Makiko Okuyama, a researcher at the National Center for Child Health and Development who took part in the survey, said, “The fact that so many children are in need of psychological care has surfaced for the first time through objective data. It is generally known that the number of children who are in need of care increases immediately after a quake-disaster, but the survey was conducted over 1 1/2 years after the 2011 quake-disaster — which is of particular concern. It is necessary to develop a system to support children in their local communities with the help of medical specialists and others.”

The study team will continue to conduct similar surveys on the same children over the next decade to keep track of their status.

January 27, 2014  (Mainichi Japan)



岩手、宮城、福島3県で東日本大震災当 時に保育園児だった子どもへの調査で、暴力や引きこもりなどの問題行動があり、精神的問題に関する医療的なケアが必要な子が4人に1人に達することが、厚 生労働省研究班(研究代表者=呉繁夫・東北大教授)の調査で分かった。友人の死や親子の分離、被災地での生活体験が原因と考えられる。サポートが行き届い ていない子も多いとみられ、専門家は早期の対応を求めている。


対象は、大震災が起きた2011年3月11日に、3県内の保育園の3〜5歳児クラスに在籍していた子 178人と保護者。アンケートと面接を、震災後1年半以降となる12年9月〜昨年6月にかけて実施した。保育園の所在地は▽岩手=宮古市、陸前高田市、大 槌町▽宮城=気仙沼市▽福島=福島市、いわき市、南相馬市、富岡町。比較する非被災地域として三重県で同様の調査を実施した。



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2 thoughts on “1 in 4 disaster-hit children needs mental care

  1. damchodronma

    affects the experience of stress, as well as growth, systemic regulation… Belarus
    1. A sharp increase in endocrine diseases in
    all Belarussian contaminated territories was observed
    some years after the catastrophe (Lomat’
    et al., 1996; Leonova and Astakhova, 1998; and
    many others). According to the State Register,
    in 1994 endocrine system morbidity reached
    4,851 per 100,000 (Antypova et al., 1995).
    2. Children from heavily contaminated territories
    had blood cortisol levels that were significantly
    lower than the norm. Cortisol is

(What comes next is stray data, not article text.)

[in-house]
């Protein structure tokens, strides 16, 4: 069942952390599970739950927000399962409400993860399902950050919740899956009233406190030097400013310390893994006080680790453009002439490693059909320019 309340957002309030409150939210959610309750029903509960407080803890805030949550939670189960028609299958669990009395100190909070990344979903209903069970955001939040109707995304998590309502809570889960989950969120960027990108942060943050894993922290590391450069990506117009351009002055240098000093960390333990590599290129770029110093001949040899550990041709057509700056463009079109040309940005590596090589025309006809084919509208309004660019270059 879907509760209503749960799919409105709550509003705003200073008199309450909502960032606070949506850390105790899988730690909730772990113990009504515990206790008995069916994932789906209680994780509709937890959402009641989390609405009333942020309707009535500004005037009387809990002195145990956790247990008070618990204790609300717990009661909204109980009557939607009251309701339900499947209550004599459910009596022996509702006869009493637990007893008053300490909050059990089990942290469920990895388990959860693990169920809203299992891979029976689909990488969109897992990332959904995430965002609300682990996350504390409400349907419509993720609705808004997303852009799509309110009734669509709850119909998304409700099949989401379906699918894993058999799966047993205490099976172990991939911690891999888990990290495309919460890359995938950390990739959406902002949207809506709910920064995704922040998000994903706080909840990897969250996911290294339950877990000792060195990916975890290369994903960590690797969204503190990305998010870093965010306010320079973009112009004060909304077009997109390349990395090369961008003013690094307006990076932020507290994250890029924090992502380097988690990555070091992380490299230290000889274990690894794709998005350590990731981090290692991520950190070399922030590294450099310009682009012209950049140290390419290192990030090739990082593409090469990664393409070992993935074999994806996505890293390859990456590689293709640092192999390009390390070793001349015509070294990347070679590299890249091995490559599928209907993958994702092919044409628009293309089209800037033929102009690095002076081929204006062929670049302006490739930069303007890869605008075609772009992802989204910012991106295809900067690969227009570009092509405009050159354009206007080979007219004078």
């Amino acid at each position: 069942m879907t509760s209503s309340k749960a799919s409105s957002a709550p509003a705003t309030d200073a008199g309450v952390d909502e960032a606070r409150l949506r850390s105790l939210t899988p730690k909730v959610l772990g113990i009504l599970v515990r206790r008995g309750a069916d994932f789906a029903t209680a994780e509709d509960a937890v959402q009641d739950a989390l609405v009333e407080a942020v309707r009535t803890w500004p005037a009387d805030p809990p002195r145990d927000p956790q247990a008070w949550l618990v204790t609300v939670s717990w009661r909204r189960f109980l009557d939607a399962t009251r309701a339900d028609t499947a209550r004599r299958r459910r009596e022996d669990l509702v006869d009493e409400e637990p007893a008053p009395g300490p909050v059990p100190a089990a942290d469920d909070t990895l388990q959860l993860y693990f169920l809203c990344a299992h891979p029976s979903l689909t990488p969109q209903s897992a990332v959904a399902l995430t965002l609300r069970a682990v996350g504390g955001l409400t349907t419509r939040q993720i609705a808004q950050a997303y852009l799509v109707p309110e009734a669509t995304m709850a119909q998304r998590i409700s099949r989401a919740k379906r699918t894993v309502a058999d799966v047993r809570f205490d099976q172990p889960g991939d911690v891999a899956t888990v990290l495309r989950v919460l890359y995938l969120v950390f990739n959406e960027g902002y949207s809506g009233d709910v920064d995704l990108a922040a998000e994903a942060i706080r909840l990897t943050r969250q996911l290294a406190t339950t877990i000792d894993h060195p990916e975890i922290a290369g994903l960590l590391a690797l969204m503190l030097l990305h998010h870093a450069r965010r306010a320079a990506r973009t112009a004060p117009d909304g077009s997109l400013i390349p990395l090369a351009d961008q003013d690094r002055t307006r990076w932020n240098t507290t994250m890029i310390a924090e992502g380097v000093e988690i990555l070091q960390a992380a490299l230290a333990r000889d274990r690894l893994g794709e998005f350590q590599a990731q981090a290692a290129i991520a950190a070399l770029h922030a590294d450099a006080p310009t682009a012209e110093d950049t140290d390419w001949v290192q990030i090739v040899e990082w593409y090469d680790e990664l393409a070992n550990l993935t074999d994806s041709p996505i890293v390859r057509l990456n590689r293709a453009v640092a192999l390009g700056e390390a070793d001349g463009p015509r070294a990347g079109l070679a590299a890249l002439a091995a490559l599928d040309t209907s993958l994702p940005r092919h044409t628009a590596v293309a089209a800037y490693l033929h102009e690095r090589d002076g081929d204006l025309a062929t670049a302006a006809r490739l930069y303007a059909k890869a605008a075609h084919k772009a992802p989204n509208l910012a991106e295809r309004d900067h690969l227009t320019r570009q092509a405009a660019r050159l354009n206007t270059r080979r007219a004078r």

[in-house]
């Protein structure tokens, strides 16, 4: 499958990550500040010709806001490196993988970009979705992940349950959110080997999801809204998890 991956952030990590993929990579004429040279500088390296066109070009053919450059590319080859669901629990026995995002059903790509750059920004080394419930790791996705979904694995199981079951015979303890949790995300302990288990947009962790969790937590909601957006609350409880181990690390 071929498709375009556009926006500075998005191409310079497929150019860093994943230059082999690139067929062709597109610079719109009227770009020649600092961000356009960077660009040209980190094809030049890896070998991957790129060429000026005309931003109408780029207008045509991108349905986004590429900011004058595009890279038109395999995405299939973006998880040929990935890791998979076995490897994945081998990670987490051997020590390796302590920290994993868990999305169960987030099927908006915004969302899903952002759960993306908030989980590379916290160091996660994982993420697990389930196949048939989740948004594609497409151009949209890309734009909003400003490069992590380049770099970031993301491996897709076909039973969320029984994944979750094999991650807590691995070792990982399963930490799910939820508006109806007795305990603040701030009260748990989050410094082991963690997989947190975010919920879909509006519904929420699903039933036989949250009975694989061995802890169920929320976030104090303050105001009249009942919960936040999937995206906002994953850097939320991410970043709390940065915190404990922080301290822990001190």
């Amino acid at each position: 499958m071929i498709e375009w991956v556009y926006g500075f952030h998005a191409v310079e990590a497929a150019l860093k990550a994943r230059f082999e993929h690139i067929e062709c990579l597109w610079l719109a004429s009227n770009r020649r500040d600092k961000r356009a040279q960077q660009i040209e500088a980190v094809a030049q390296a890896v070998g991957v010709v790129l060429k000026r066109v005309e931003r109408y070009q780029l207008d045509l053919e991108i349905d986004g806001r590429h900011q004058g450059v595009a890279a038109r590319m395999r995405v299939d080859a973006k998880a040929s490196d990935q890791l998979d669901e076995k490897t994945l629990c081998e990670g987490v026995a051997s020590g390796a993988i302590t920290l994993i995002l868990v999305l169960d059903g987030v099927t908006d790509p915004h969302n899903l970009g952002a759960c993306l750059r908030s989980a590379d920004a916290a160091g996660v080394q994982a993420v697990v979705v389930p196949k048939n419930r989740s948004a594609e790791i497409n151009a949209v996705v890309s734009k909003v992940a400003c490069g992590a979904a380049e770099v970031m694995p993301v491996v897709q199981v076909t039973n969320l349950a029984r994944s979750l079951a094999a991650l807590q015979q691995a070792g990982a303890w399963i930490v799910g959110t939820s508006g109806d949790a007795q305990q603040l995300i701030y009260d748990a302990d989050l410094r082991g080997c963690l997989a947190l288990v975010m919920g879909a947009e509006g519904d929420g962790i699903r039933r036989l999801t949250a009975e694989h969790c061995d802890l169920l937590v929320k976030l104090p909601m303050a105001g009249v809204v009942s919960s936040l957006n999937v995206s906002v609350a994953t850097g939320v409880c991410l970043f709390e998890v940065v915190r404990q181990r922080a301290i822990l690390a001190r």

an adrenal hormone that is released under
    stress (Petrenko et al., 1993). In Gomel and
    Mogilev provinces, the levels of umbilical blood
    cortisol and estriol in areas having Cs-137
    contamination of less than 1–15 Ci/km2 were
    significantly higher than the level from heavily
    contaminated territories (15–40 Ci/km2;
    Danil’chik et al., 1996). Overtly healthy newborns
    in Gomel and Mogilev provinces had elevated
    cortisol levels where contamination was
    less than 15 Ci/km2 and decreased levels in
    heavily contaminated areas (Danil’chik et al.,
    1996). The number of children with impaired
    hormone secretion (cortisol, thyroxin, and progesterone)
    was significantly higher in heavily
    contaminated territories (Sharapov, 2001).
    3. Children from heavily contaminated territories
    had lower levels of testosterone, a hormone
    associated with physical development,
    with low levels linked to impaired reproductive
    function (Lyalykov et al., 1993).
    4. Many girls of pubertal age, 13 to 14
    years, from the contaminated territories with
    autoimmune thyroiditis had accelerated sexual
    development with significantly increased
    blood serum concentrations of gonadotropic
    hormones in the lutein phase of their menstrual
    cycles (Leonova, 2001).
    5. Children aged 10 to 14 years born to irradiated
    parents diagnosed from 1993 to 2003
    showed significantly more morbidity from goiter
    and thyroiditis (National Belarussian Report,
    6. In some areas where congenital diabetes
    had not been seen at all before the catastrophe,
    Yablokov: Nonmalignant Diseases after Chernobyl 79